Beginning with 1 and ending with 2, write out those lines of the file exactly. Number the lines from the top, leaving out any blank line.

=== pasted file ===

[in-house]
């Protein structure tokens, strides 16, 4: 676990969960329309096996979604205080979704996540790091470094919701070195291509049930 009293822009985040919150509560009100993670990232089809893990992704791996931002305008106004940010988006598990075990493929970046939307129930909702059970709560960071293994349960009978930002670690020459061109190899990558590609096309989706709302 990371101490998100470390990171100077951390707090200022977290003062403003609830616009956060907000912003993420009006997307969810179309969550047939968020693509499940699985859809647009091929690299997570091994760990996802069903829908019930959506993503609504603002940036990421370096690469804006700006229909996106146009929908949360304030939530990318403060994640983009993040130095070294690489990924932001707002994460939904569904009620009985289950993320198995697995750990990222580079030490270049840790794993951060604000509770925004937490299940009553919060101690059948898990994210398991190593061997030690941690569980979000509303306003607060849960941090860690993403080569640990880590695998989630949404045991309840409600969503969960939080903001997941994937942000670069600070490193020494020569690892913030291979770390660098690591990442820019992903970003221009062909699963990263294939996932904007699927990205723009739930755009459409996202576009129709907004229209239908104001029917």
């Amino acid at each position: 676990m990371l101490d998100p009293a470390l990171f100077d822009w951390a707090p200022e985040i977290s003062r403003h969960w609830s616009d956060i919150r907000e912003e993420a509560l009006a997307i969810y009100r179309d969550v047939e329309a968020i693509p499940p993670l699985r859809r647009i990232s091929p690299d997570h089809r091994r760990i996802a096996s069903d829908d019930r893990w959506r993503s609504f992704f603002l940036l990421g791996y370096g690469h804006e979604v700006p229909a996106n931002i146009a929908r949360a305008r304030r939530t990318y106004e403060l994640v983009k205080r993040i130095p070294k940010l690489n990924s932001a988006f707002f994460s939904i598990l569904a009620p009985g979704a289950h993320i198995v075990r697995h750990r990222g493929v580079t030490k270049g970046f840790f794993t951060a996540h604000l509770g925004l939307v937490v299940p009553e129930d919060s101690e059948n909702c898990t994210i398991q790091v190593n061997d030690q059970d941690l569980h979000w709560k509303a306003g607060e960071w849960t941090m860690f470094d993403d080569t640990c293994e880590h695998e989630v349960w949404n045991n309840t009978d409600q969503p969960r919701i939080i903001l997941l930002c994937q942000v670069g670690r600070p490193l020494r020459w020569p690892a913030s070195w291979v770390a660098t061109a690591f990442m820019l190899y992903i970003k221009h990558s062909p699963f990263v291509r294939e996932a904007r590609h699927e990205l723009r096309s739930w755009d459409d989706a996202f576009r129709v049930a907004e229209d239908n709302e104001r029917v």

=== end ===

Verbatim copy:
[in-house]
């Protein structure tokens, strides 16, 4: 676990969960329309096996979604205080979704996540790091470094919701070195291509049930 009293822009985040919150509560009100993670990232089809893990992704791996931002305008106004940010988006598990075990493929970046939307129930909702059970709560960071293994349960009978930002670690020459061109190899990558590609096309989706709302 990371101490998100470390990171100077951390707090200022977290003062403003609830616009956060907000912003993420009006997307969810179309969550047939968020693509499940699985859809647009091929690299997570091994760990996802069903829908019930959506993503609504603002940036990421370096690469804006700006229909996106146009929908949360304030939530990318403060994640983009993040130095070294690489990924932001707002994460939904569904009620009985289950993320198995697995750990990222580079030490270049840790794993951060604000509770925004937490299940009553919060101690059948898990994210398991190593061997030690941690569980979000509303306003607060849960941090860690993403080569640990880590695998989630949404045991309840409600969503969960939080903001997941994937942000670069600070490193020494020569690892913030291979770390660098690591990442820019992903970003221009062909699963990263294939996932904007699927990205723009739930755009459409996202576009129709907004229209239908104001029917």